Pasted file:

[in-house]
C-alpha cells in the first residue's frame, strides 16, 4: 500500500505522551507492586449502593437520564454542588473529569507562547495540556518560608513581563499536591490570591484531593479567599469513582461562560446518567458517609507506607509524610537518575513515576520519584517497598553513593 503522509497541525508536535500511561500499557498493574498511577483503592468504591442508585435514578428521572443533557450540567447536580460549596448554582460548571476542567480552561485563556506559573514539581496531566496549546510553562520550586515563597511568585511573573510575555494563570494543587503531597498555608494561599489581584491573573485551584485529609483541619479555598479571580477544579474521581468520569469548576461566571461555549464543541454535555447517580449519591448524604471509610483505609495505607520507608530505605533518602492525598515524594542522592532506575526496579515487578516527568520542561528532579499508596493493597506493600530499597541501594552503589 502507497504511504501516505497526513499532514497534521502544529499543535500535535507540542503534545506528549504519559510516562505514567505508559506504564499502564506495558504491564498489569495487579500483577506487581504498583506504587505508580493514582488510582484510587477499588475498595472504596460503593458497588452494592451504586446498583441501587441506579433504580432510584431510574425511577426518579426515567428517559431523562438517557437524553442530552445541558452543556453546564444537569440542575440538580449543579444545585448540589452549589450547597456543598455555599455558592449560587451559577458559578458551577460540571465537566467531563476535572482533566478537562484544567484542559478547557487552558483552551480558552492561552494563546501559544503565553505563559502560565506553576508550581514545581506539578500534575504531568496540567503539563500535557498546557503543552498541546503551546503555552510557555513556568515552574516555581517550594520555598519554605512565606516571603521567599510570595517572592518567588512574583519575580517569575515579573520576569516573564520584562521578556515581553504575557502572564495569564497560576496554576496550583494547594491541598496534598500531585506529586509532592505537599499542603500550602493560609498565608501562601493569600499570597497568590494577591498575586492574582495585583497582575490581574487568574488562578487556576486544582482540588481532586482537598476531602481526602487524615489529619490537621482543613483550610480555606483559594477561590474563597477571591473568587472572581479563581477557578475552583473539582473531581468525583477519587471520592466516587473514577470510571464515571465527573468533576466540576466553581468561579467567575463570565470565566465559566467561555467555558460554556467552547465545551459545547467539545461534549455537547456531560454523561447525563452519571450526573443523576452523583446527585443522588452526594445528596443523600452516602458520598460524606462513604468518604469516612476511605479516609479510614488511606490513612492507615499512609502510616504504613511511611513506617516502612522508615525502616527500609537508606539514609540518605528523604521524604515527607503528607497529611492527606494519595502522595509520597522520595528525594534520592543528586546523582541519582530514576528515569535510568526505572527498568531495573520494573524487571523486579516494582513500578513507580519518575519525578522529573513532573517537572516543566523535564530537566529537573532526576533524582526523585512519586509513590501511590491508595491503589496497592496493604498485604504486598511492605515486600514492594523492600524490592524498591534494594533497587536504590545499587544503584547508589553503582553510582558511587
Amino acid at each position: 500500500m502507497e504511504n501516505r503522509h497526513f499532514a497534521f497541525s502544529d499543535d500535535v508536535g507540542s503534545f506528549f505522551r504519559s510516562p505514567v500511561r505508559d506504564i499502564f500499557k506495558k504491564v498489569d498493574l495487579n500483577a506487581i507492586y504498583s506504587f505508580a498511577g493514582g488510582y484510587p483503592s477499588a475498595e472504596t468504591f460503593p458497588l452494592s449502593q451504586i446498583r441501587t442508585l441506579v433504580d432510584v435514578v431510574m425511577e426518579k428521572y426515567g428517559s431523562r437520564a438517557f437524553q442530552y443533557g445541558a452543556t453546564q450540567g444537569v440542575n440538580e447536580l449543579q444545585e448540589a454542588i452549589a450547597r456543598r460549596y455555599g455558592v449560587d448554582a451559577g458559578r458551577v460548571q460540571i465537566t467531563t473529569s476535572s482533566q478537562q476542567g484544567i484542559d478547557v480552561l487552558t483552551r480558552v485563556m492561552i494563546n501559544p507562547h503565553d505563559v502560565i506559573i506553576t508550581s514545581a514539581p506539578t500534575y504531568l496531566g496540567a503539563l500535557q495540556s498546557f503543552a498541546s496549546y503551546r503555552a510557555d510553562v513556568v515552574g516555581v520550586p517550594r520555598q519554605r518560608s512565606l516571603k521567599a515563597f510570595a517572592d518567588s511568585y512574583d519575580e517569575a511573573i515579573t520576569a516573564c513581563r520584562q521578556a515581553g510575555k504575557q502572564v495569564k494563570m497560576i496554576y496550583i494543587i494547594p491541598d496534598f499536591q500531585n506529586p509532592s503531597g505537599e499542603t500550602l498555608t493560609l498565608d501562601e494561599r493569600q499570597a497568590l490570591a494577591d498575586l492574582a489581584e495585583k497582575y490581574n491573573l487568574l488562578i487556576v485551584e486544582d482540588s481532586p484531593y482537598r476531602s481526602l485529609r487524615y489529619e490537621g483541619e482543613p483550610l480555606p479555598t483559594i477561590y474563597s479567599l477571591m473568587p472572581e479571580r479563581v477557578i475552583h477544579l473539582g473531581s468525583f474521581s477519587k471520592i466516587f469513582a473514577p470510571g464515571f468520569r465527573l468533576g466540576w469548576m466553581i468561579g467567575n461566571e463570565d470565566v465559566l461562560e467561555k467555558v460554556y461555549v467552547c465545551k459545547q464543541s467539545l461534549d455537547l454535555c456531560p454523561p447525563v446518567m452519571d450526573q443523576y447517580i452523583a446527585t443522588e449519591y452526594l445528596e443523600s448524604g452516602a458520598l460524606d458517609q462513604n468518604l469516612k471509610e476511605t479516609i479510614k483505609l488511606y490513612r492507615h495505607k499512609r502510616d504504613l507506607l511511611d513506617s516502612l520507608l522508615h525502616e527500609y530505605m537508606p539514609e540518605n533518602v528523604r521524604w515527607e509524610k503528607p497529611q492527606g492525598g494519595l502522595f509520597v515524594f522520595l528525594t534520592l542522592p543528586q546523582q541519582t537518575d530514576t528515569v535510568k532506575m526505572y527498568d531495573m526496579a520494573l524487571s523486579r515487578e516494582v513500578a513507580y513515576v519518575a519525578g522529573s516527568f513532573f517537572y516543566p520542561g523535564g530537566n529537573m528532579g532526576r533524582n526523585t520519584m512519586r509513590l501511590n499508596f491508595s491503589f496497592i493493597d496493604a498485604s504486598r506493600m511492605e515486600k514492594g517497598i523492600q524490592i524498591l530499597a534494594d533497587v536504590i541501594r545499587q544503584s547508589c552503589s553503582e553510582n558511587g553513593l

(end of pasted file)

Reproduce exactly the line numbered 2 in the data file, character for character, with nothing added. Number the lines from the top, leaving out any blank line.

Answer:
C-alpha cells in the first residue's frame, strides 16, 4: 500500500505522551507492586449502593437520564454542588473529569507562547495540556518560608513581563499536591490570591484531593479567599469513582461562560446518567458517609507506607509524610537518575513515576520519584517497598553513593 503522509497541525508536535500511561500499557498493574498511577483503592468504591442508585435514578428521572443533557450540567447536580460549596448554582460548571476542567480552561485563556506559573514539581496531566496549546510553562520550586515563597511568585511573573510575555494563570494543587503531597498555608494561599489581584491573573485551584485529609483541619479555598479571580477544579474521581468520569469548576461566571461555549464543541454535555447517580449519591448524604471509610483505609495505607520507608530505605533518602492525598515524594542522592532506575526496579515487578516527568520542561528532579499508596493493597506493600530499597541501594552503589 502507497504511504501516505497526513499532514497534521502544529499543535500535535507540542503534545506528549504519559510516562505514567505508559506504564499502564506495558504491564498489569495487579500483577506487581504498583506504587505508580493514582488510582484510587477499588475498595472504596460503593458497588452494592451504586446498583441501587441506579433504580432510584431510574425511577426518579426515567428517559431523562438517557437524553442530552445541558452543556453546564444537569440542575440538580449543579444545585448540589452549589450547597456543598455555599455558592449560587451559577458559578458551577460540571465537566467531563476535572482533566478537562484544567484542559478547557487552558483552551480558552492561552494563546501559544503565553505563559502560565506553576508550581514545581506539578500534575504531568496540567503539563500535557498546557503543552498541546503551546503555552510557555513556568515552574516555581517550594520555598519554605512565606516571603521567599510570595517572592518567588512574583519575580517569575515579573520576569516573564520584562521578556515581553504575557502572564495569564497560576496554576496550583494547594491541598496534598500531585506529586509532592505537599499542603500550602493560609498565608501562601493569600499570597497568590494577591498575586492574582495585583497582575490581574487568574488562578487556576486544582482540588481532586482537598476531602481526602487524615489529619490537621482543613483550610480555606483559594477561590474563597477571591473568587472572581479563581477557578475552583473539582473531581468525583477519587471520592466516587473514577470510571464515571465527573468533576466540576466553581468561579467567575463570565470565566465559566467561555467555558460554556467552547465545551459545547467539545461534549455537547456531560454523561447525563452519571450526573443523576452523583446527585443522588452526594445528596443523600452516602458520598460524606462513604468518604469516612476511605479516609479510614488511606490513612492507615499512609502510616504504613511511611513506617516502612522508615525502616527500609537508606539514609540518605528523604521524604515527607503528607497529611492527606494519595502522595509520597522520595528525594534520592543528586546523582541519582530514576528515569535510568526505572527498568531495573520494573524487571523486579516494582513500578513507580519518575519525578522529573513532573517537572516543566523535564530537566529537573532526576533524582526523585512519586509513590501511590491508595491503589496497592496493604498485604504486598511492605515486600514492594523492600524490592524498591534494594533497587536504590545499587544503584547508589553503582553510582558511587